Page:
Prayer for a Timely Frost
by Gregory Dunn
by Gregory Dunn
By October’s end, the first frost has hit the farm. Dead tomato plants hang from trellises, fruit rotting at their feet. The pepper plants, once lush and green despite the summer’s heat, now are dead sticks with blackened leaves and shriveled fruit. Corn stalks, stripped of their ears, stand tall but dried and brown and rattle in the fall breeze.
The cabbages, though, are fat and green in their nests of frilled leaves, and the brussels sprouts sweeten with the cool weather. The winter squash -- fleshy butternut, lumpy blue hubbard, ribbed green acorn -- cure on benches in the shelter of the vacant greenhouse, while pumpkins squat among their vines in the fields.
Spring’s promises and summer’s labors are behind us, and all our victories and defeats stand in plain view. The bumper crop of potatoes. The splendid beans, plump and sweet and plentiful. The poor tomato harvest plagued by a cool summer and late blight. Parsnips lost to this year’s vigorous weeds. Ahead lie only the final preparations for winter: clearing the fields, sowing cover crops, repairing and stowing all the tools strewn about during the frenzy of the growing season.
At the end of all this labor comes Halloween, one hinge on which our farming year turns. The longer I work on the farm, the more I sense these turnings. I look for them, and I delight in them.
About the second of February, the cold world sets its face toward the sun and begins its slow ascent to spring. I have forgotten about last year’s toil, and I am itching to get outside and plant. Longing for green, I page through seed catalogues, consult planting tables, and ponder dates to maturity and harvest. I begin to wake.
By the first of May, these plans are put into action. The spring thaw is well behind us, with its rush and tumble of running water and the way new growth bounds forward after the strong spring rains. Though the cool weather crops are in the fields, the greenhouse still overflows with seedlings ready to be transplanted. With the lengthening days, the land grows stronger, and my strength along with it, and it feels good to sink my hands deep into the warming soil.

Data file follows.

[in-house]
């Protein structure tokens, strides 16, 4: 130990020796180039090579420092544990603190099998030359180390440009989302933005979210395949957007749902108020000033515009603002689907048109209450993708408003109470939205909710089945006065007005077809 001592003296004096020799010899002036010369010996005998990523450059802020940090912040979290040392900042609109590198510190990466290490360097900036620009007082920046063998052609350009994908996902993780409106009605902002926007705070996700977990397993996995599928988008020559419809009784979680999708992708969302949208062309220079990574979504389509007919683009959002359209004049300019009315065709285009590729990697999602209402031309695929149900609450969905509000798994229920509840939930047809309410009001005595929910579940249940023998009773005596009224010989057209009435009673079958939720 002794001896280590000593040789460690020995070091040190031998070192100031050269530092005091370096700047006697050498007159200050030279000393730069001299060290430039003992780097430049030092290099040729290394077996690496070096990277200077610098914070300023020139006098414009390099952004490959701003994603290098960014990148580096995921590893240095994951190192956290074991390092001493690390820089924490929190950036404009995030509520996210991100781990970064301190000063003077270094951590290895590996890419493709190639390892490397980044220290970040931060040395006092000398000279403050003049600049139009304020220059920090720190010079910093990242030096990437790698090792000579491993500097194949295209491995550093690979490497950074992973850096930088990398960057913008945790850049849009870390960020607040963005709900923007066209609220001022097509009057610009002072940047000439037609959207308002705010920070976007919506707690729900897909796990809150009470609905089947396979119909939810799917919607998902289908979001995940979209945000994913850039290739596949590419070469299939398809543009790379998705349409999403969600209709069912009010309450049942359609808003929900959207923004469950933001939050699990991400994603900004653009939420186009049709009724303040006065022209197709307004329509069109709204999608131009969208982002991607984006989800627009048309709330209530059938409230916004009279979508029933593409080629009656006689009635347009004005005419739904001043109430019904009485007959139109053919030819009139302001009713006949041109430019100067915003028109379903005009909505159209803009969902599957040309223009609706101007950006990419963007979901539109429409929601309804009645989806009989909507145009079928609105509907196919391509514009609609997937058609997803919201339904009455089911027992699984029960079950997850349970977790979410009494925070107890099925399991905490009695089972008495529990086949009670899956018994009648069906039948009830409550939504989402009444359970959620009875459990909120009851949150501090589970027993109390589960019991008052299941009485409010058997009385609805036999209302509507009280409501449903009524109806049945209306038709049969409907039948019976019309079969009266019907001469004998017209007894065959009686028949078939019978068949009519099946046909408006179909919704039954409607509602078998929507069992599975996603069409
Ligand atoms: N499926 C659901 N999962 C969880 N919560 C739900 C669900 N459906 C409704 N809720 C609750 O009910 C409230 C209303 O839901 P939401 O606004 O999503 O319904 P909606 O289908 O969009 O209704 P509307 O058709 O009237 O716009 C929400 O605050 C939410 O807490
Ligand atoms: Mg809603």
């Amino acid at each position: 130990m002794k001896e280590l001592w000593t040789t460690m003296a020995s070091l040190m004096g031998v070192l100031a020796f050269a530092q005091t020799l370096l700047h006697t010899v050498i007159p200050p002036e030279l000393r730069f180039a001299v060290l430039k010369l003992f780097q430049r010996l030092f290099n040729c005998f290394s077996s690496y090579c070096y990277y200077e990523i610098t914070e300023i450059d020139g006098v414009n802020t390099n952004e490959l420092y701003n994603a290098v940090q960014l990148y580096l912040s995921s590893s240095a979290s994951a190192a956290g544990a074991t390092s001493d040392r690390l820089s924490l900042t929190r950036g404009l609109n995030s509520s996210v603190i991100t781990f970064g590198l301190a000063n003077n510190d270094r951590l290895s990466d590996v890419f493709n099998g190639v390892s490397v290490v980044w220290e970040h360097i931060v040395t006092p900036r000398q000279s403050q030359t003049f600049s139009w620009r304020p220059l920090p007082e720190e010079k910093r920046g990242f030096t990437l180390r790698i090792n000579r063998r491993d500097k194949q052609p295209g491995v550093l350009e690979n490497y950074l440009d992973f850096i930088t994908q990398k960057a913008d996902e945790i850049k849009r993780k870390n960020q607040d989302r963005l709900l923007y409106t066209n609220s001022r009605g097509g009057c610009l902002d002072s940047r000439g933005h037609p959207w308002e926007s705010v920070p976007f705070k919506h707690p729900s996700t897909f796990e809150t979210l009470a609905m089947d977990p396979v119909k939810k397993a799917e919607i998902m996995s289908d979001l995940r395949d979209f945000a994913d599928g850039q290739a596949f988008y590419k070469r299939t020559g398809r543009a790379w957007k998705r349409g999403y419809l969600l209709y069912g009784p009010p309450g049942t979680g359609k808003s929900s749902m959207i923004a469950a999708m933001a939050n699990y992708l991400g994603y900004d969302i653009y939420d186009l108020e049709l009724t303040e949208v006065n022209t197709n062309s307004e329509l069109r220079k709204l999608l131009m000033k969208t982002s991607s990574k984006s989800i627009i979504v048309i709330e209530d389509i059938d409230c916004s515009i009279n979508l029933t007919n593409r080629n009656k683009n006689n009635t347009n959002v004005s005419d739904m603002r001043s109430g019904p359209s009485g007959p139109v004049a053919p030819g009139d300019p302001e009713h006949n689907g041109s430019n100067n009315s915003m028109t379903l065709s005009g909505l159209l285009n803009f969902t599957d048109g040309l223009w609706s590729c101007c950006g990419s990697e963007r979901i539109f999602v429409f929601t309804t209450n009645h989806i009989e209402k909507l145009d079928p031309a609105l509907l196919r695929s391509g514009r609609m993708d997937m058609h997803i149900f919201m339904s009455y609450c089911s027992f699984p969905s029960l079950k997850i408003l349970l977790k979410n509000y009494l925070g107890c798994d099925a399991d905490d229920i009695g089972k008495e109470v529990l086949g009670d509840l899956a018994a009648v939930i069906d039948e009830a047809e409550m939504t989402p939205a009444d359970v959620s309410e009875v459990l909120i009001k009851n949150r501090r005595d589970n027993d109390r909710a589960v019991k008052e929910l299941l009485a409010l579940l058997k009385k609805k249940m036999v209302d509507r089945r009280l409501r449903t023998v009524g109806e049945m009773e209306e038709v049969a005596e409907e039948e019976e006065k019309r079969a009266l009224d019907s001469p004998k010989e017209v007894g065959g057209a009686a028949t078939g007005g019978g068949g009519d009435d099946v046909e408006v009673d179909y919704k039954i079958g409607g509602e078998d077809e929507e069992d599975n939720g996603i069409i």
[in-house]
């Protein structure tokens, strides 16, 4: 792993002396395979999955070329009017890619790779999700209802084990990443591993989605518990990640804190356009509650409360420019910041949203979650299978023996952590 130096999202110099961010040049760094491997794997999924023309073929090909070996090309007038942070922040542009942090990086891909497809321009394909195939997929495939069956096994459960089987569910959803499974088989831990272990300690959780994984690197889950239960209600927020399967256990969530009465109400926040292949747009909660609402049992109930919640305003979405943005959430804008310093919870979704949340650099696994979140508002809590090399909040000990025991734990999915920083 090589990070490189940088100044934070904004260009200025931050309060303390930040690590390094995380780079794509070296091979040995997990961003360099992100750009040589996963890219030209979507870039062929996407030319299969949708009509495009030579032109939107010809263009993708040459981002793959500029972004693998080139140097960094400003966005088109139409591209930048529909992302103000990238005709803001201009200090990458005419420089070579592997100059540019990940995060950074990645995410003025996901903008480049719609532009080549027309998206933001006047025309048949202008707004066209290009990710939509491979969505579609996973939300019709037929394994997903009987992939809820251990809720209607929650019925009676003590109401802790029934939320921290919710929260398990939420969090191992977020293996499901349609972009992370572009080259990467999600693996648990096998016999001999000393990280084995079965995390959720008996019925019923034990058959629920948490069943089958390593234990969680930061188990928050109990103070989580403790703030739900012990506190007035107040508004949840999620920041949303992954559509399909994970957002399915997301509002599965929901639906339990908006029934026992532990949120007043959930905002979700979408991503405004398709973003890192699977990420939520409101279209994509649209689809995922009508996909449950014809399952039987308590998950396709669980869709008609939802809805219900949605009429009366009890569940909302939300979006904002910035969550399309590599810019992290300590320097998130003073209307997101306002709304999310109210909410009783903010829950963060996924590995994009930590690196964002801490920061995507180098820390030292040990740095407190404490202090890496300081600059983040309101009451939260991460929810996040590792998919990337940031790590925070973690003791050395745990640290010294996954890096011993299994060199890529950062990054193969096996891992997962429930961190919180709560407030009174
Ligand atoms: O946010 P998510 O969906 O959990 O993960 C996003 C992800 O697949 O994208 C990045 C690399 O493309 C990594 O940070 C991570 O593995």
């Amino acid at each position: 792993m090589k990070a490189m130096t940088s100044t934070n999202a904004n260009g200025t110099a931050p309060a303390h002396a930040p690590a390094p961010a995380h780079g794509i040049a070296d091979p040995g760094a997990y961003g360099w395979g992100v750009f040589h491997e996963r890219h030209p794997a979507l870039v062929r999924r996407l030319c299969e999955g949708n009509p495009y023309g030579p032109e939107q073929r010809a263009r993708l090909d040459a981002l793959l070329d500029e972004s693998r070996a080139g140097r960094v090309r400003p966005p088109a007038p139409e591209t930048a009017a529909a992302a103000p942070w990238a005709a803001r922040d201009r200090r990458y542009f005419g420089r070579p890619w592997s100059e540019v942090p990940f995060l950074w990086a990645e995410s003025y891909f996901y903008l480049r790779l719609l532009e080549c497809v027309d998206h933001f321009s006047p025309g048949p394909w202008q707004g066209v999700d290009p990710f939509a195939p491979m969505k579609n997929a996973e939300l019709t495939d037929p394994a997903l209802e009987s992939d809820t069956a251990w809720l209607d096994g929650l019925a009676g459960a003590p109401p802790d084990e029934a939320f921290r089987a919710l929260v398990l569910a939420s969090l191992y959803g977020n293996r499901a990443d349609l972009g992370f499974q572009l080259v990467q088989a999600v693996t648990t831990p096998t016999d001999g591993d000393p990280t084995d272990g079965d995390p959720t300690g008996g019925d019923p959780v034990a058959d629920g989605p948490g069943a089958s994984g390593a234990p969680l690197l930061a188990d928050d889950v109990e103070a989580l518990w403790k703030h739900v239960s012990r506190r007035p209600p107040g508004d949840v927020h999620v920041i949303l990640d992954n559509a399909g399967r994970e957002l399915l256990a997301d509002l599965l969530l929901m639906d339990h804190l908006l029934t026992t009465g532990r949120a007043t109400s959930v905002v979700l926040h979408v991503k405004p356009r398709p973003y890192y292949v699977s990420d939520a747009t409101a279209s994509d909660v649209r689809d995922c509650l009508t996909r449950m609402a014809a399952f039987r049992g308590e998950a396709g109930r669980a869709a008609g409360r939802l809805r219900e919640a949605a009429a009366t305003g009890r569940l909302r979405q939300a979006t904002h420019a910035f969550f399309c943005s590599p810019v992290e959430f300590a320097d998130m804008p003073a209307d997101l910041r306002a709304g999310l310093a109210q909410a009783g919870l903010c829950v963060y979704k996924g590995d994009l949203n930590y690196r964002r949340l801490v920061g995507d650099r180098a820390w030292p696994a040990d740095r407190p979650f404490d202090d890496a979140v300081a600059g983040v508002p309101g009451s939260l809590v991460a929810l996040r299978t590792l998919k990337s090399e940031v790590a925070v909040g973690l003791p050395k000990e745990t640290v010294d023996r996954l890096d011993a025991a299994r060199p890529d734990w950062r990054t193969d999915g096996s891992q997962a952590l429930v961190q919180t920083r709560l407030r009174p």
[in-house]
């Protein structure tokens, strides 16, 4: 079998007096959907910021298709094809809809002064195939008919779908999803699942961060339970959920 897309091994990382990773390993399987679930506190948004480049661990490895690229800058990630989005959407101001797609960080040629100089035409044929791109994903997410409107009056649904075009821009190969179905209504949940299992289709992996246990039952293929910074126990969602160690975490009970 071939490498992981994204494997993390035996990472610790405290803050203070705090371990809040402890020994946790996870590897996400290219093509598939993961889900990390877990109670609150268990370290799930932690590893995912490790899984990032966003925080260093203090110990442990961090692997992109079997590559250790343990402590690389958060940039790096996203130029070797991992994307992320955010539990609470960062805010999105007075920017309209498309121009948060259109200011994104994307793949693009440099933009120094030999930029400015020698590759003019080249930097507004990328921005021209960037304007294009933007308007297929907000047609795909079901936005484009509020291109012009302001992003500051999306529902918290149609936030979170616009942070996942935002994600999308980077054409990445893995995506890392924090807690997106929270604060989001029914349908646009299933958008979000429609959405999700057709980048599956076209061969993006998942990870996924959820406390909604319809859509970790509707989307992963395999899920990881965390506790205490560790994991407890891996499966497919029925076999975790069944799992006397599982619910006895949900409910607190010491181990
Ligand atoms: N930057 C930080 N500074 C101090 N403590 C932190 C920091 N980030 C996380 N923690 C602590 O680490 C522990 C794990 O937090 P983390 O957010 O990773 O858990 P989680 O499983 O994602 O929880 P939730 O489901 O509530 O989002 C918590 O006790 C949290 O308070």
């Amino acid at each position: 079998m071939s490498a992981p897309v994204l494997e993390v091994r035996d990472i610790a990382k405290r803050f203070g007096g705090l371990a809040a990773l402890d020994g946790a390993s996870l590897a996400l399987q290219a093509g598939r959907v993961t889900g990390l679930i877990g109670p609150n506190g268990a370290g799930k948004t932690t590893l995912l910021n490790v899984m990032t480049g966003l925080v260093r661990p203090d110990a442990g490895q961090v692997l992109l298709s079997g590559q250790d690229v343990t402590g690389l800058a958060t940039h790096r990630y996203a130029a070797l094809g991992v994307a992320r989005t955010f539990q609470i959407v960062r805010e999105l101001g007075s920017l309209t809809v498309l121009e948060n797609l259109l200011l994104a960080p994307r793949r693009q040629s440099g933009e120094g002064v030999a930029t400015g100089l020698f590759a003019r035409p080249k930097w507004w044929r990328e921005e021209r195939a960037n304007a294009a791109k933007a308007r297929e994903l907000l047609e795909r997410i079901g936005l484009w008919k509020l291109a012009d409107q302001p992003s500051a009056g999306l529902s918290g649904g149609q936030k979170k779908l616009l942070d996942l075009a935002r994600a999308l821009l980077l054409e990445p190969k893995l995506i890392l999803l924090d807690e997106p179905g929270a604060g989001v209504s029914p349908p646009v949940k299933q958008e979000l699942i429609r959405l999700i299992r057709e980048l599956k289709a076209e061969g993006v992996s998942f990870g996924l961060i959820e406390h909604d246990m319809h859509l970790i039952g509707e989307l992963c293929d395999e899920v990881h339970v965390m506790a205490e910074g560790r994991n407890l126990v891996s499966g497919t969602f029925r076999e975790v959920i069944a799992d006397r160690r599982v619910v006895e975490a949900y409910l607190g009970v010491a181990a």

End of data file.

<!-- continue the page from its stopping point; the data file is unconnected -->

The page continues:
When August arrives, the fields brim with the summer’s riot of growth, but after only a couple of weeks the heat breaks, the humidity and haze lift, and the month becomes flavored with autumn. Though I stand amid the plenty of the harvest, the cool breeze on the back of my neck is a foretaste of the coming chill, to be followed by the frost, the freeze, and the final blanket of snow covering the fields.
By September, the long season is taking its toll. Crops are being lost to pests and diseases, or simply slowing down with the shorter days and cooler weather. Tools are worn, dull, crusted with dirt, or flat-out broken. I feel this winding down, this general dissolution of things, also in my body -- my back, my knees, my shoulders. I begin to long for that first frost.
And by the end of October, all our work points toward winter, a final winding down of the year before the coming of the cold, dark months. These I have always experienced as a slowing, a numbness, a kind of death. Once past the distractions of Christmas and New Year’s, the reality of winter weighs down on me all through January, and it takes the full force of my effort to arrest my freefall into the darkness.
So October for me is both the last hurrah of life and a kind of preparation for death, and Halloween marks that shift from light to dark. In this context, the bonfires, the revelry, and the general tomfoolery of Halloween make sense. The holiday scratches an itch.
I have heard it argued that the modern person, divorced from the old agricultural rhythms, is thereby insulated from the reality of death. I don’t know if that is true, but I do know farming puts you in touch with death at least once a year, every year. You learn it is part of the cycle, a piece of the whole. This creature dies, falls to the earth, and is reincorporated into the soil. So, too, will I.
All life is predicated on death. No nourishment comes to our mouths but for something dying. This is a mystery we are embedded in. Indeed, though we may have forgotten this lately, it has been known for some time: “Unless a grain of wheat falls into the ground and dies, it remains alone; but if it dies, it bears much fruit.”
So why not make peace with death? Celebrate it, even. Death is close to hand, so why not incarnate it with stylized death-masks leering from windows and porches, or slung crookedly across a child’s face as she swings her arms and legs to jangle her plastic bones, grinning madly behind the mask as the world once again turns on its creaky axis.
About the Author:
Gregory Dunn lives in and writes from Grand Rapids, Michigan. He is the greenhouse manager for Trillium Haven Farm, a CSA in Jenison, Michigan, and intermittently blogs about his experiences there at The Sparrow in the Hall. He was published most recently in the July/August 2009 issue of Eclectica Magazine.